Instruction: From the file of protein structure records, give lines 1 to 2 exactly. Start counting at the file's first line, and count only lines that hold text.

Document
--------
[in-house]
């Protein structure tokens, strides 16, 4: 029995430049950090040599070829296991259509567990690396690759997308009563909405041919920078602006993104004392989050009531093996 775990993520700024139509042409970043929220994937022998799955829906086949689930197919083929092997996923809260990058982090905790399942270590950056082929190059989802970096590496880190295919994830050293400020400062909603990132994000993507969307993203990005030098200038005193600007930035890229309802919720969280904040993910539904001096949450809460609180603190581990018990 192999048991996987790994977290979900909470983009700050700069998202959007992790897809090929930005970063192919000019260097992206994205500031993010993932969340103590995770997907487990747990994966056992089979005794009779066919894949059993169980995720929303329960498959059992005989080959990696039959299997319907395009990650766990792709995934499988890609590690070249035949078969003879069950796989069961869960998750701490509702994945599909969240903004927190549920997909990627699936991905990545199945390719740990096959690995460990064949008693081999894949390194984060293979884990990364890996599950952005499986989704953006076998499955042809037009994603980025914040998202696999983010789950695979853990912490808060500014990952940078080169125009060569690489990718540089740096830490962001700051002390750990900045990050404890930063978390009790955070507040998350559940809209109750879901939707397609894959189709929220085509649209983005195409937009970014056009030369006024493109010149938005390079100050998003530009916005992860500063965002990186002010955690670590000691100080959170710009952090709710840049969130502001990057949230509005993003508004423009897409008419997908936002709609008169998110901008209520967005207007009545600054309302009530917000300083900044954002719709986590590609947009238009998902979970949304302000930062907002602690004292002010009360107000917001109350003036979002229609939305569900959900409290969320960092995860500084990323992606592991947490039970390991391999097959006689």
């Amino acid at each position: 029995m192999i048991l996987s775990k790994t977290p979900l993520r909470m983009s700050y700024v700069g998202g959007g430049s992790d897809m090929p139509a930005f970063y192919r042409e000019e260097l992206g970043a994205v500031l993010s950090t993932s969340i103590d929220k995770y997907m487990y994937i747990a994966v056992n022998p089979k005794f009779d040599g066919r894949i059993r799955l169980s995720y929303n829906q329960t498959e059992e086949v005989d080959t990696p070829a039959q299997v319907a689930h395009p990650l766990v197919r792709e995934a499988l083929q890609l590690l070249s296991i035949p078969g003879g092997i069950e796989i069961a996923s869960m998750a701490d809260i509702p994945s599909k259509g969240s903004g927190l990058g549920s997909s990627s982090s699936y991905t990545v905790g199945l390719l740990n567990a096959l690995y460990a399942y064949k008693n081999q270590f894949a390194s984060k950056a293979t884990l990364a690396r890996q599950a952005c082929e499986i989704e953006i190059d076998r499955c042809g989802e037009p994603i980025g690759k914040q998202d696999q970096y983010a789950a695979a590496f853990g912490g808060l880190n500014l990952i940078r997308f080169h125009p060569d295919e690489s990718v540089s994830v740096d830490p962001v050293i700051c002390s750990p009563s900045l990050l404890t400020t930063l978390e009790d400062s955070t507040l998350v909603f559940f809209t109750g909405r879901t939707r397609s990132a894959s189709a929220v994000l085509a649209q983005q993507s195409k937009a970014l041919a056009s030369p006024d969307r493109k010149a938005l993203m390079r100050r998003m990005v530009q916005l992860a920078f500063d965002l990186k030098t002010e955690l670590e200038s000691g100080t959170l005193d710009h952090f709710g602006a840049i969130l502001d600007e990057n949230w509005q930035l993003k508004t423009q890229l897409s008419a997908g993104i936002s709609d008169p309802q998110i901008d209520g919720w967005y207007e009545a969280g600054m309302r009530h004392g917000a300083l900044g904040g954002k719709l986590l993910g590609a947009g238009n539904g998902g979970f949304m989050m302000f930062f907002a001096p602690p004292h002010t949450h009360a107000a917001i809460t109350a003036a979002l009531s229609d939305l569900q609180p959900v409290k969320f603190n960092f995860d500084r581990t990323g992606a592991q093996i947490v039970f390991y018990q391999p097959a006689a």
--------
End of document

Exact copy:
[in-house]
């Protein structure tokens, strides 16, 4: 029995430049950090040599070829296991259509567990690396690759997308009563909405041919920078602006993104004392989050009531093996 775990993520700024139509042409970043929220994937022998799955829906086949689930197919083929092997996923809260990058982090905790399942270590950056082929190059989802970096590496880190295919994830050293400020400062909603990132994000993507969307993203990005030098200038005193600007930035890229309802919720969280904040993910539904001096949450809460609180603190581990018990 192999048991996987790994977290979900909470983009700050700069998202959007992790897809090929930005970063192919000019260097992206994205500031993010993932969340103590995770997907487990747990994966056992089979005794009779066919894949059993169980995720929303329960498959059992005989080959990696039959299997319907395009990650766990792709995934499988890609590690070249035949078969003879069950796989069961869960998750701490509702994945599909969240903004927190549920997909990627699936991905990545199945390719740990096959690995460990064949008693081999894949390194984060293979884990990364890996599950952005499986989704953006076998499955042809037009994603980025914040998202696999983010789950695979853990912490808060500014990952940078080169125009060569690489990718540089740096830490962001700051002390750990900045990050404890930063978390009790955070507040998350559940809209109750879901939707397609894959189709929220085509649209983005195409937009970014056009030369006024493109010149938005390079100050998003530009916005992860500063965002990186002010955690670590000691100080959170710009952090709710840049969130502001990057949230509005993003508004423009897409008419997908936002709609008169998110901008209520967005207007009545600054309302009530917000300083900044954002719709986590590609947009238009998902979970949304302000930062907002602690004292002010009360107000917001109350003036979002229609939305569900959900409290969320960092995860500084990323992606592991947490039970390991391999097959006689």